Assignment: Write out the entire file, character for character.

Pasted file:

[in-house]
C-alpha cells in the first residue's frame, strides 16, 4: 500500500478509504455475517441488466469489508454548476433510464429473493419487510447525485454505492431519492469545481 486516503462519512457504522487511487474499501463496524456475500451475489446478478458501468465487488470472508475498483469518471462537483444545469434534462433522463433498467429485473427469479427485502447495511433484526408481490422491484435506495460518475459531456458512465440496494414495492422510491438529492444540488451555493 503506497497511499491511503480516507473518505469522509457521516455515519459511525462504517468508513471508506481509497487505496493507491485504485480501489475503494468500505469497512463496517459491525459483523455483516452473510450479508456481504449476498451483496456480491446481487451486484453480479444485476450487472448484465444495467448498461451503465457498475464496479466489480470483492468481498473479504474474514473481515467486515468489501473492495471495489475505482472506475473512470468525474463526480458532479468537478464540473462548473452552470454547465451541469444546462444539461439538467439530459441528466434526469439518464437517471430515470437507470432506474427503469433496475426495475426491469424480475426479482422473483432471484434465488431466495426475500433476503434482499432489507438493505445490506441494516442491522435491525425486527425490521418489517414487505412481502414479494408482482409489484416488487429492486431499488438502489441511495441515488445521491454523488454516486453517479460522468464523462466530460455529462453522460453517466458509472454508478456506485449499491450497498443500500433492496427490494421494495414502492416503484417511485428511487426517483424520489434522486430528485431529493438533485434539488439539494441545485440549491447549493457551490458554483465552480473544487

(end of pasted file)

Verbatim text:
[in-house]
C-alpha cells in the first residue's frame, strides 16, 4: 500500500478509504455475517441488466469489508454548476433510464429473493419487510447525485454505492431519492469545481 486516503462519512457504522487511487474499501463496524456475500451475489446478478458501468465487488470472508475498483469518471462537483444545469434534462433522463433498467429485473427469479427485502447495511433484526408481490422491484435506495460518475459531456458512465440496494414495492422510491438529492444540488451555493 503506497497511499491511503480516507473518505469522509457521516455515519459511525462504517468508513471508506481509497487505496493507491485504485480501489475503494468500505469497512463496517459491525459483523455483516452473510450479508456481504449476498451483496456480491446481487451486484453480479444485476450487472448484465444495467448498461451503465457498475464496479466489480470483492468481498473479504474474514473481515467486515468489501473492495471495489475505482472506475473512470468525474463526480458532479468537478464540473462548473452552470454547465451541469444546462444539461439538467439530459441528466434526469439518464437517471430515470437507470432506474427503469433496475426495475426491469424480475426479482422473483432471484434465488431466495426475500433476503434482499432489507438493505445490506441494516442491522435491525425486527425490521418489517414487505412481502414479494408482482409489484416488487429492486431499488438502489441511495441515488445521491454523488454516486453517479460522468464523462466530460455529462453522460453517466458509472454508478456506485449499491450497498443500500433492496427490494421494495414502492416503484417511485428511487426517483424520489434522486430528485431529493438533485434539488439539494441545485440549491447549493457551490458554483465552480473544487